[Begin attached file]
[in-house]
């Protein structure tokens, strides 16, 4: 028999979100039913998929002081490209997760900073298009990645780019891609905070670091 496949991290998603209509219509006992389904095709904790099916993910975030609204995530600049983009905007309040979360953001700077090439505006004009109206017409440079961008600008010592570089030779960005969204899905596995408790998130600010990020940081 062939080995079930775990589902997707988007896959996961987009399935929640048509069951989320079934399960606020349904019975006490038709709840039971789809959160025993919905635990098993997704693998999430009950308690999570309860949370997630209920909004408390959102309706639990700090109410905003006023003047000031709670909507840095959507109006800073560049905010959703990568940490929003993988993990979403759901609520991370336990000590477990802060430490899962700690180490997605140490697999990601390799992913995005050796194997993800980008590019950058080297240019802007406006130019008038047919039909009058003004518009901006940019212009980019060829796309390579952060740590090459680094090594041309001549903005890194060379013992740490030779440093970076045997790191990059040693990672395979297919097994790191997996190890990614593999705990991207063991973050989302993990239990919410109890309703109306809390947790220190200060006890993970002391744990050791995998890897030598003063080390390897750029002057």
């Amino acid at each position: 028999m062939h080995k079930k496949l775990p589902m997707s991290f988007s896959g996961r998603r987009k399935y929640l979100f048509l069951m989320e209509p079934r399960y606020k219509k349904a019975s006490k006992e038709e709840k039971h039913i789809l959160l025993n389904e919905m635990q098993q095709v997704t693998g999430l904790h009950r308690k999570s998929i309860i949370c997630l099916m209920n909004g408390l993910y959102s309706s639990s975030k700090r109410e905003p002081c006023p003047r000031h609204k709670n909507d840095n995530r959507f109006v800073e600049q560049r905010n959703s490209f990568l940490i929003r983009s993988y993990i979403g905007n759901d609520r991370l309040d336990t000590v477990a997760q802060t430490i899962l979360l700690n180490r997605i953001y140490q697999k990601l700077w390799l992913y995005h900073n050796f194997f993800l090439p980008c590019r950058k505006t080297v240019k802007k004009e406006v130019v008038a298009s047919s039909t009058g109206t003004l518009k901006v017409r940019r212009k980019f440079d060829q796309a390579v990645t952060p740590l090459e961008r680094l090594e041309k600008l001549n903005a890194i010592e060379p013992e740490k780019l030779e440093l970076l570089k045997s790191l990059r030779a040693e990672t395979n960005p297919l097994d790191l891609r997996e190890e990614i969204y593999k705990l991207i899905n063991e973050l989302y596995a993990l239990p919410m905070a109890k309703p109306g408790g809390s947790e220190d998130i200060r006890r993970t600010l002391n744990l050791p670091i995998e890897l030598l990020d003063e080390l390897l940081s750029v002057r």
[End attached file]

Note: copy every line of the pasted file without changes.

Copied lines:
[in-house]
């Protein structure tokens, strides 16, 4: 028999979100039913998929002081490209997760900073298009990645780019891609905070670091 496949991290998603209509219509006992389904095709904790099916993910975030609204995530600049983009905007309040979360953001700077090439505006004009109206017409440079961008600008010592570089030779960005969204899905596995408790998130600010990020940081 062939080995079930775990589902997707988007896959996961987009399935929640048509069951989320079934399960606020349904019975006490038709709840039971789809959160025993919905635990098993997704693998999430009950308690999570309860949370997630209920909004408390959102309706639990700090109410905003006023003047000031709670909507840095959507109006800073560049905010959703990568940490929003993988993990979403759901609520991370336990000590477990802060430490899962700690180490997605140490697999990601390799992913995005050796194997993800980008590019950058080297240019802007406006130019008038047919039909009058003004518009901006940019212009980019060829796309390579952060740590090459680094090594041309001549903005890194060379013992740490030779440093970076045997790191990059040693990672395979297919097994790191997996190890990614593999705990991207063991973050989302993990239990919410109890309703109306809390947790220190200060006890993970002391744990050791995998890897030598003063080390390897750029002057």
């Amino acid at each position: 028999m062939h080995k079930k496949l775990p589902m997707s991290f988007s896959g996961r998603r987009k399935y929640l979100f048509l069951m989320e209509p079934r399960y606020k219509k349904a019975s006490k006992e038709e709840k039971h039913i789809l959160l025993n389904e919905m635990q098993q095709v997704t693998g999430l904790h009950r308690k999570s998929i309860i949370c997630l099916m209920n909004g408390l993910y959102s309706s639990s975030k700090r109410e905003p002081c006023p003047r000031h609204k709670n909507d840095n995530r959507f109006v800073e600049q560049r905010n959703s490209f990568l940490i929003r983009s993988y993990i979403g905007n759901d609520r991370l309040d336990t000590v477990a997760q802060t430490i899962l979360l700690n180490r997605i953001y140490q697999k990601l700077w390799l992913y995005h900073n050796f194997f993800l090439p980008c590019r950058k505006t080297v240019k802007k004009e406006v130019v008038a298009s047919s039909t009058g109206t003004l518009k901006v017409r940019r212009k980019f440079d060829q796309a390579v990645t952060p740590l090459e961008r680094l090594e041309k600008l001549n903005a890194i010592e060379p013992e740490k780019l030779e440093l970076l570089k045997s790191l990059r030779a040693e990672t395979n960005p297919l097994d790191l891609r997996e190890e990614i969204y593999k705990l991207i899905n063991e973050l989302y596995a993990l239990p919410m905070a109890k309703p109306g408790g809390s947790e220190d998130i200060r006890r993970t600010l002391n744990l050791p670091i995998e890897l030598l990020d003063e080390l390897l940081s750029v002057r």